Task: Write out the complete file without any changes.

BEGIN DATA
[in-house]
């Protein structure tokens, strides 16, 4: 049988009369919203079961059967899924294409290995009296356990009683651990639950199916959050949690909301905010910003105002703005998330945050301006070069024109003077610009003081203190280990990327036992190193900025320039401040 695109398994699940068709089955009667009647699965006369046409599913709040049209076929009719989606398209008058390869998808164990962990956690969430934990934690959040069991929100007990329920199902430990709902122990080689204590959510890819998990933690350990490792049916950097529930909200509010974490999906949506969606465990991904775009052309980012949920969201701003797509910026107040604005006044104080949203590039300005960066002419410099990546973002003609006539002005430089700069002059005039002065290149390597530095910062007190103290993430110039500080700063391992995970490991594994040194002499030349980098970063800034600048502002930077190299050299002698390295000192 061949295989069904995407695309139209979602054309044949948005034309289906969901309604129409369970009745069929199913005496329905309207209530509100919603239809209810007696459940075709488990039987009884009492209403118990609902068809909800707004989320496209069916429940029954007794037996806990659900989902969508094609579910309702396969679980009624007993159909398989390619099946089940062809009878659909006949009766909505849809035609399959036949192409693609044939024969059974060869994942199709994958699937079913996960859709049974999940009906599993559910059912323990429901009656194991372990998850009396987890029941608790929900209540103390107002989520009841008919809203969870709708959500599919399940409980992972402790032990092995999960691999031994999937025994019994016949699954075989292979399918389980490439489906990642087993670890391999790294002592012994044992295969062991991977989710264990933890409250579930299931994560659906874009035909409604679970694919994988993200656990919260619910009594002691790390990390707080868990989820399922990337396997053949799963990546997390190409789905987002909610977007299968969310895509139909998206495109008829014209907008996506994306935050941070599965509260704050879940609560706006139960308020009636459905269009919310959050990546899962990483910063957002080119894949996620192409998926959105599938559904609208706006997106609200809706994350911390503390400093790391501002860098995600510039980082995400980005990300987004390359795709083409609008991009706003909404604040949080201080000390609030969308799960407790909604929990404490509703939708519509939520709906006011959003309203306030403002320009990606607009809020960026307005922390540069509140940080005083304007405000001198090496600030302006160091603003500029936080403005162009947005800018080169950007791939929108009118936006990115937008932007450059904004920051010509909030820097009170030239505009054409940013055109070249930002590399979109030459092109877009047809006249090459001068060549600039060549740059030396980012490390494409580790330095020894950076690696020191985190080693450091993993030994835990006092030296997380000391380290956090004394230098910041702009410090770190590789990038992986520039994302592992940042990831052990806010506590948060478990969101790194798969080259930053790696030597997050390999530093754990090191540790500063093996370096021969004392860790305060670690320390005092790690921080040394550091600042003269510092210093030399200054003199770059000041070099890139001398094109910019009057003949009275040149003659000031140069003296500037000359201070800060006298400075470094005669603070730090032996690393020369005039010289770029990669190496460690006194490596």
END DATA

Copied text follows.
[in-house]
């Protein structure tokens, strides 16, 4: 049988009369919203079961059967899924294409290995009296356990009683651990639950199916959050949690909301905010910003105002703005998330945050301006070069024109003077610009003081203190280990990327036992190193900025320039401040 695109398994699940068709089955009667009647699965006369046409599913709040049209076929009719989606398209008058390869998808164990962990956690969430934990934690959040069991929100007990329920199902430990709902122990080689204590959510890819998990933690350990490792049916950097529930909200509010974490999906949506969606465990991904775009052309980012949920969201701003797509910026107040604005006044104080949203590039300005960066002419410099990546973002003609006539002005430089700069002059005039002065290149390597530095910062007190103290993430110039500080700063391992995970490991594994040194002499030349980098970063800034600048502002930077190299050299002698390295000192 061949295989069904995407695309139209979602054309044949948005034309289906969901309604129409369970009745069929199913005496329905309207209530509100919603239809209810007696459940075709488990039987009884009492209403118990609902068809909800707004989320496209069916429940029954007794037996806990659900989902969508094609579910309702396969679980009624007993159909398989390619099946089940062809009878659909006949009766909505849809035609399959036949192409693609044939024969059974060869994942199709994958699937079913996960859709049974999940009906599993559910059912323990429901009656194991372990998850009396987890029941608790929900209540103390107002989520009841008919809203969870709708959500599919399940409980992972402790032990092995999960691999031994999937025994019994016949699954075989292979399918389980490439489906990642087993670890391999790294002592012994044992295969062991991977989710264990933890409250579930299931994560659906874009035909409604679970694919994988993200656990919260619910009594002691790390990390707080868990989820399922990337396997053949799963990546997390190409789905987002909610977007299968969310895509139909998206495109008829014209907008996506994306935050941070599965509260704050879940609560706006139960308020009636459905269009919310959050990546899962990483910063957002080119894949996620192409998926959105599938559904609208706006997106609200809706994350911390503390400093790391501002860098995600510039980082995400980005990300987004390359795709083409609008991009706003909404604040949080201080000390609030969308799960407790909604929990404490509703939708519509939520709906006011959003309203306030403002320009990606607009809020960026307005922390540069509140940080005083304007405000001198090496600030302006160091603003500029936080403005162009947005800018080169950007791939929108009118936006990115937008932007450059904004920051010509909030820097009170030239505009054409940013055109070249930002590399979109030459092109877009047809006249090459001068060549600039060549740059030396980012490390494409580790330095020894950076690696020191985190080693450091993993030994835990006092030296997380000391380290956090004394230098910041702009410090770190590789990038992986520039994302592992940042990831052990806010506590948060478990969101790194798969080259930053790696030597997050390999530093754990090191540790500063093996370096021969004392860790305060670690320390005092790690921080040394550091600042003269510092210093030399200054003199770059000041070099890139001398094109910019009057003949009275040149003659000031140069003296500037000359201070800060006298400075470094005669603070730090032996690393020369005039010289770029990669190496460690006194490596």